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When will kids under 12 be approved for the COVID-19 vaccine? What parents need to know

Madeline Buckley, Chicago Tribune on

Published in News & Features

CHICAGO — Many parents and children are eagerly awaiting news from vaccine manufacturers and the Food and Drug Administration on progress toward authorizing vaccines for children younger than 12.

Though children are generally less affected by COVID-19, they can still be vectors to transmit the virus in the community. They are key for communities to reach high rates of inoculation, especially as vaccine hesitancy among adults proliferates. Small numbers of children have also become sick with multisystem inflammatory syndrome.

Now that schools are open, the virus could be more likely to spread. Chicago Public Schools reported nearly 500 cases of the COVID-19 virus in the first three weeks of school. And the incoming cooler weather has some parents and children looking ahead with trepidation to another pent-up winter.

“My daughter asked me if I could bring her home a shot the other day,” said Dr. Taylor Heald-Sargent, assistant professor in pediatric infectious diseases at Northwestern University and physician at Lurie Children’s Hospital.

Though 6 and wary of needles, her daughter is ready for a return to normal, Heald-Sargent said.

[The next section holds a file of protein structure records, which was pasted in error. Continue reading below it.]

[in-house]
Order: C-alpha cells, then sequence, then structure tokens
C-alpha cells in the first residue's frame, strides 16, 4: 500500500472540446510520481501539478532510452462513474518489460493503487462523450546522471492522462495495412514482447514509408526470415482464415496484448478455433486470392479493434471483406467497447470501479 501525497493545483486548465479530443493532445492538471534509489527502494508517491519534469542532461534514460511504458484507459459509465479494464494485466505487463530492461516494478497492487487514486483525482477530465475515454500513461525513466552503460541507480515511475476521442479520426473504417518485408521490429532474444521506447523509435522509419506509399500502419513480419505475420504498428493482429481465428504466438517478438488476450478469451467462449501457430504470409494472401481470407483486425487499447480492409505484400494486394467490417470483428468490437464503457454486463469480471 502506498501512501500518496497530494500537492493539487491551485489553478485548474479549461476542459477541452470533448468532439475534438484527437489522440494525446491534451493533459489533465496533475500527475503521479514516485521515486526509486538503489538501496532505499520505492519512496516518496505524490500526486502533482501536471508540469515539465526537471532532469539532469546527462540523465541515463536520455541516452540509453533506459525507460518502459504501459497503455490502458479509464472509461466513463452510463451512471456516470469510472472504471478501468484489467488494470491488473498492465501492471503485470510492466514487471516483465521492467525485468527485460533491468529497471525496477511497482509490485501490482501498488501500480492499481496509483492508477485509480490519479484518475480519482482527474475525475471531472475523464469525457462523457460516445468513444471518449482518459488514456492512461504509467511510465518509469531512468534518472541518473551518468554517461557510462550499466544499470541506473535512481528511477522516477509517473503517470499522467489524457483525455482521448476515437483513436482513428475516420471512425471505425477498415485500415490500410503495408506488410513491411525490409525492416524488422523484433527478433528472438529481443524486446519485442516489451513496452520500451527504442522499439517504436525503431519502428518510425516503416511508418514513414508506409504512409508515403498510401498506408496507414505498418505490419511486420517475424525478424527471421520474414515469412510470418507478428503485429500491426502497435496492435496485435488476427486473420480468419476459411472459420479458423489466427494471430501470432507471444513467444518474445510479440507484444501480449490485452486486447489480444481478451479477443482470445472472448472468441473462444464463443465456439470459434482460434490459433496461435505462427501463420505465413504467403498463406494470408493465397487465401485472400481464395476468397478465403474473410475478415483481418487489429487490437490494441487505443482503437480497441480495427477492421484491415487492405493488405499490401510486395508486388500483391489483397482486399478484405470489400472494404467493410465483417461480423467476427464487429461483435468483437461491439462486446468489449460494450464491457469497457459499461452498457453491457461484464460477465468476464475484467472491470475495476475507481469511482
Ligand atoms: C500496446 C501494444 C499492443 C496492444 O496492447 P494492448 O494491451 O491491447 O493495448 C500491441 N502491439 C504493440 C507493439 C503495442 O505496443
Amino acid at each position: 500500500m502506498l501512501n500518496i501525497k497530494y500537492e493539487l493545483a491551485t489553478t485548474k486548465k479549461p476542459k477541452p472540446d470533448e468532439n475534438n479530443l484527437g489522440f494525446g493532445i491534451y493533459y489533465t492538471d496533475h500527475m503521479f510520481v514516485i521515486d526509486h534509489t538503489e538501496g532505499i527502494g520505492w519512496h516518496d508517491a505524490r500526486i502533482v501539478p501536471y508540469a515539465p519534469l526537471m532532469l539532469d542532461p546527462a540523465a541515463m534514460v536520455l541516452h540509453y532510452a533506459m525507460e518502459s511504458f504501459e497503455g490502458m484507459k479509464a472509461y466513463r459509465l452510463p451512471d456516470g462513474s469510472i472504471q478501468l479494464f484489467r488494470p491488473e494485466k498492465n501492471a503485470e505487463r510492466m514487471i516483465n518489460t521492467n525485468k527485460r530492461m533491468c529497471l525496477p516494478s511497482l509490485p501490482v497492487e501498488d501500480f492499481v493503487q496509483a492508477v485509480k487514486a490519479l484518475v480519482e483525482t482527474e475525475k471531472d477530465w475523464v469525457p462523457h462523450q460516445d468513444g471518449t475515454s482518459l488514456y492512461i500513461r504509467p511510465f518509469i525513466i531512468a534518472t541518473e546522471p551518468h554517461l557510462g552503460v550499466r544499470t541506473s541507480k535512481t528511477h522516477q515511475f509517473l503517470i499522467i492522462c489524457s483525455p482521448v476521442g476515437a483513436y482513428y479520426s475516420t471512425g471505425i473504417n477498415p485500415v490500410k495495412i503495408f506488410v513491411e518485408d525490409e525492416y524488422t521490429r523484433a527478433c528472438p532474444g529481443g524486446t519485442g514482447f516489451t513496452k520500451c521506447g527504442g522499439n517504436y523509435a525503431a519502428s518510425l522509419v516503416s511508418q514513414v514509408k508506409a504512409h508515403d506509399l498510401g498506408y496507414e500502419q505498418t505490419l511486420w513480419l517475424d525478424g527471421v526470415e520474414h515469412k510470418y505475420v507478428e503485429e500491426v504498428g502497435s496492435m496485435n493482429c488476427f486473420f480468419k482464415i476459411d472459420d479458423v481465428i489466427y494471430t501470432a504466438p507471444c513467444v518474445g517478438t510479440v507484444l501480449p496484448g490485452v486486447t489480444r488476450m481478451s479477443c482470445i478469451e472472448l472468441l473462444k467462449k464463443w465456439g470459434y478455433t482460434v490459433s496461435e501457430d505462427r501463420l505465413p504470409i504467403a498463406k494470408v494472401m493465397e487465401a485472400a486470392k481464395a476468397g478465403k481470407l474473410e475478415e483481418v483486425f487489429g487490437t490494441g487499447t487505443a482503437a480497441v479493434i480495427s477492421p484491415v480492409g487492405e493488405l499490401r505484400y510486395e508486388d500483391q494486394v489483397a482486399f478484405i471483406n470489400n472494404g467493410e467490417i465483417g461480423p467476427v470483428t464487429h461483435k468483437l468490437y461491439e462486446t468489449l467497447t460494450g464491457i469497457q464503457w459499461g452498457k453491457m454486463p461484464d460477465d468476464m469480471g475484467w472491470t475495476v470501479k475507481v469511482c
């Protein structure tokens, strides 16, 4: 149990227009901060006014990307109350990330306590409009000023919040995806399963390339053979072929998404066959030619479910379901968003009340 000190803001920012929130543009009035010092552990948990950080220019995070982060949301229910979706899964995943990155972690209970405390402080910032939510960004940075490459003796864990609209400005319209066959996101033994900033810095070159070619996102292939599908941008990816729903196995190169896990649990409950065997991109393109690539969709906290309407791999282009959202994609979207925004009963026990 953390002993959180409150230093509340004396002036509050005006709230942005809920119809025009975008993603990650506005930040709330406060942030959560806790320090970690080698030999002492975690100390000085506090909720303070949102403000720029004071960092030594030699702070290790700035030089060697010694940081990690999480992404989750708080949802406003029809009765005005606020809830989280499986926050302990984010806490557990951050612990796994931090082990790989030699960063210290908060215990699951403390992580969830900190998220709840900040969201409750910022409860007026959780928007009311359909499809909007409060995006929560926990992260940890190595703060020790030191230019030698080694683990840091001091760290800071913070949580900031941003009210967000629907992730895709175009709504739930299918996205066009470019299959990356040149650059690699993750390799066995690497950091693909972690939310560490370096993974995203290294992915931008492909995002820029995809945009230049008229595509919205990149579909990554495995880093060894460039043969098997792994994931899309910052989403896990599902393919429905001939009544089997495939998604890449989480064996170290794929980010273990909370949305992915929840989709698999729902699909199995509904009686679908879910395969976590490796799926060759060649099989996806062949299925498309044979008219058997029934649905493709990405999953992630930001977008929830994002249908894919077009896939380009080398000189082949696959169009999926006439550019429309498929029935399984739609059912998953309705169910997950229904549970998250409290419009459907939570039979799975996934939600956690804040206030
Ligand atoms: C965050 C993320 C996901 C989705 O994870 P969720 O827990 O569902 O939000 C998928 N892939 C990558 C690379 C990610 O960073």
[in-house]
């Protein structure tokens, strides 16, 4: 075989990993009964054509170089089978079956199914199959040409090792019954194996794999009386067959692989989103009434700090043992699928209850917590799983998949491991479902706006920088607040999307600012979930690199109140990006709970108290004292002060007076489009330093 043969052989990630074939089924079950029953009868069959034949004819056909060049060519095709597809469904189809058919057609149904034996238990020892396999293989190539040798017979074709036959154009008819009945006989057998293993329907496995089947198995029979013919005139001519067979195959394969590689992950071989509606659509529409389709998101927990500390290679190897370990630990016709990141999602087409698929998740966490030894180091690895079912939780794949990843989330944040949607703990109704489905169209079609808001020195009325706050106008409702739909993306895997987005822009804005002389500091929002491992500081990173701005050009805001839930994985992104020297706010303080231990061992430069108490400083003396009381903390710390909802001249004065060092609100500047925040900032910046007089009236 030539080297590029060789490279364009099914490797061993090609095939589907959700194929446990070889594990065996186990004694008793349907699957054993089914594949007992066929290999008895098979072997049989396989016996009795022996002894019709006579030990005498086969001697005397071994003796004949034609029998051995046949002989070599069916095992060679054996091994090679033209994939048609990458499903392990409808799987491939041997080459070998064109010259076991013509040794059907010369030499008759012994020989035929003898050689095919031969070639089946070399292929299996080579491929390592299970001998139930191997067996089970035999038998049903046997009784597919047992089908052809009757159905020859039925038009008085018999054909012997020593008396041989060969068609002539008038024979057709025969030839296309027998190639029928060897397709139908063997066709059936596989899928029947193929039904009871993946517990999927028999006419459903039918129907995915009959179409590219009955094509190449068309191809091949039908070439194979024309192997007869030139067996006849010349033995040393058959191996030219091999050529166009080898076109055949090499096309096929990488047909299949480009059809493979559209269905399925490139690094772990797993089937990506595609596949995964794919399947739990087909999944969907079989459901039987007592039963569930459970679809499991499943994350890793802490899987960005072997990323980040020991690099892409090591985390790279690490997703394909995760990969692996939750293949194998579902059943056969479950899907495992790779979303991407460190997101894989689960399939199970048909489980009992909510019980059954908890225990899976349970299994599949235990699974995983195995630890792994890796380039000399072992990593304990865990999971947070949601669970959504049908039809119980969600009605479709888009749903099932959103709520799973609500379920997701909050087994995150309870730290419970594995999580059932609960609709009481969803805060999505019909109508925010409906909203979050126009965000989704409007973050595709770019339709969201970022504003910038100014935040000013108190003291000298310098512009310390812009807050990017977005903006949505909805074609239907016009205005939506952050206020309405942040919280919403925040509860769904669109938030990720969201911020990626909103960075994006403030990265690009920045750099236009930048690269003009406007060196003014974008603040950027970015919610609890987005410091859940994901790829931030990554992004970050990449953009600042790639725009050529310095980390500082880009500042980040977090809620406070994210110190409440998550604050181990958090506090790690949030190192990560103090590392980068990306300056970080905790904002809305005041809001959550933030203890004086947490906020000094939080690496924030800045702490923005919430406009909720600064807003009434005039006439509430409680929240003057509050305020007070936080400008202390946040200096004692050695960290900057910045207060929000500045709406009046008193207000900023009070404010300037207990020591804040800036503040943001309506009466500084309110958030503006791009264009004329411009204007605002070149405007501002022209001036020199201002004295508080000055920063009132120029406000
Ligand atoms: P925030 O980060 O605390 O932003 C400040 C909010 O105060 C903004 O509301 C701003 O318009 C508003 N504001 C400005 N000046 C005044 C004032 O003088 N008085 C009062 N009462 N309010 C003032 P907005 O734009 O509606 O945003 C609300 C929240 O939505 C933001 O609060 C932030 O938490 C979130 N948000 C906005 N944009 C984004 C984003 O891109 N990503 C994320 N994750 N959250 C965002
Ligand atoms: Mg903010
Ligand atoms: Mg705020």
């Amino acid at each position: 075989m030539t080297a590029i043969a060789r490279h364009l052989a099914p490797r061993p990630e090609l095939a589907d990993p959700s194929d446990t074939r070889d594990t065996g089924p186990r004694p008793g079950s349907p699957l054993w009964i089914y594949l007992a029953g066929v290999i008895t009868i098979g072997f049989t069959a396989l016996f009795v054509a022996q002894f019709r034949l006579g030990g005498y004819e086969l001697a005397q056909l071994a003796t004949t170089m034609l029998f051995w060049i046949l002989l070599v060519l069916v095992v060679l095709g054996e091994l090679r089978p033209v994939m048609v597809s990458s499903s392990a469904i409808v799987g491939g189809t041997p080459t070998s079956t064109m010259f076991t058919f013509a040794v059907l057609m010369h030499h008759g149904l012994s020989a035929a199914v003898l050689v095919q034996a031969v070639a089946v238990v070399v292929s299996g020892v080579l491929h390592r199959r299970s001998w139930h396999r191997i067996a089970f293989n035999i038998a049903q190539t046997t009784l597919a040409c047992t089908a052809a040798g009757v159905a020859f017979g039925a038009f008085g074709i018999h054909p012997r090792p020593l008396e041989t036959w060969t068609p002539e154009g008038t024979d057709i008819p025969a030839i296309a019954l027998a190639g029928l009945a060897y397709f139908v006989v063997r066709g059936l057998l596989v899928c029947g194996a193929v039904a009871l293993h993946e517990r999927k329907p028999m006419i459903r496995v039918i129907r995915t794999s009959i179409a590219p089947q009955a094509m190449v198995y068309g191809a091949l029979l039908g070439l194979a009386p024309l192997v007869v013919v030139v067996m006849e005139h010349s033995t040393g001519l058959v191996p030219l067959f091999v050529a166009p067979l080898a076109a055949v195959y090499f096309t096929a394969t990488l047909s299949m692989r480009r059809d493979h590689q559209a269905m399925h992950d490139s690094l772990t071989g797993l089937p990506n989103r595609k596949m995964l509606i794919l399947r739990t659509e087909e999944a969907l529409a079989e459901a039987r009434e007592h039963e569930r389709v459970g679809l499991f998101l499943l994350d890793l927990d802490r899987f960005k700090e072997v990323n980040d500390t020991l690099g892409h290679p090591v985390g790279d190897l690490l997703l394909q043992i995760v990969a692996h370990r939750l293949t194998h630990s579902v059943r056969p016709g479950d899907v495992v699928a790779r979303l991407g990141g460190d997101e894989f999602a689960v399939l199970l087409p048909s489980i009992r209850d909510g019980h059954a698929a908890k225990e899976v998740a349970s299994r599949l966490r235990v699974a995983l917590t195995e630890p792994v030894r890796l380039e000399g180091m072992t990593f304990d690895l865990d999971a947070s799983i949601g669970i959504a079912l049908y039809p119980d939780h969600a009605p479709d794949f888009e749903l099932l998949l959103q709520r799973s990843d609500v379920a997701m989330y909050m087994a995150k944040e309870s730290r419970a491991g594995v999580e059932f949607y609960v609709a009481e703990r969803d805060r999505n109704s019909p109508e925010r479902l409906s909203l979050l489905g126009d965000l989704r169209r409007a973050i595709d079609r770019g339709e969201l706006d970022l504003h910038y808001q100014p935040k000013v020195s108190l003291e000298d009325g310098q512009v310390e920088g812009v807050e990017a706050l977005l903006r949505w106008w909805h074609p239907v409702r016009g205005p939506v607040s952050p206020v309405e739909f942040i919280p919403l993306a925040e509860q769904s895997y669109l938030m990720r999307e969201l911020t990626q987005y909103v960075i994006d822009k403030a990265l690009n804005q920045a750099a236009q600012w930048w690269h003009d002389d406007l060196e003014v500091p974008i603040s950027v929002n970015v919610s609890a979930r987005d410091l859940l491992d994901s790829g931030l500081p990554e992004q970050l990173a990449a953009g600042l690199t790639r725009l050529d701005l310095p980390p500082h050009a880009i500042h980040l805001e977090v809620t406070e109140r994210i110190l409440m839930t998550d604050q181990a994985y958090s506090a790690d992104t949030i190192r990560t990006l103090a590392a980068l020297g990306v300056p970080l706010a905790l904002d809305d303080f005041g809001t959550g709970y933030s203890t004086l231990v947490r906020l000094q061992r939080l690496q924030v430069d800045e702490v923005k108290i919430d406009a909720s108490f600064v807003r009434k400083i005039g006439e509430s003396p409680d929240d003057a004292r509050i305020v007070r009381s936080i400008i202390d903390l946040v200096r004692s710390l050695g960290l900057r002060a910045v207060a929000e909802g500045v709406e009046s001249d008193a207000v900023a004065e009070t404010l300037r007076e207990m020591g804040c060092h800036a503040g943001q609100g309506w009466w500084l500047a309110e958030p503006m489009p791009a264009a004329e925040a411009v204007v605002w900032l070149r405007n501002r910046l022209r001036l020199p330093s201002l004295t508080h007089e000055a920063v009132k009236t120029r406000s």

Here’s what you need to know about the current status of vaccines for children:


—When might the vaccine be approved for children 5 to 11?

Pfizer has said it plans to present its trial data for children 5 to 11 to the FDA by the end of the month. As it has for the older age groups, the drug company will ask the agency for emergency use authorization.

After that, the FDA will review the material and make a decision about authorization. Based on the timelines for authorization for other age groups, experts say, it could take about a month for the FDA to make a decision, meaning kids could be authorized by the end of October or early November.

“If they are happy with the data, a month is probably the amount of time it takes,” said Dr. Bessey Geevarghese, a pediatric infectious diseases specialist at Northwestern Medicine Central DuPage Hospital.


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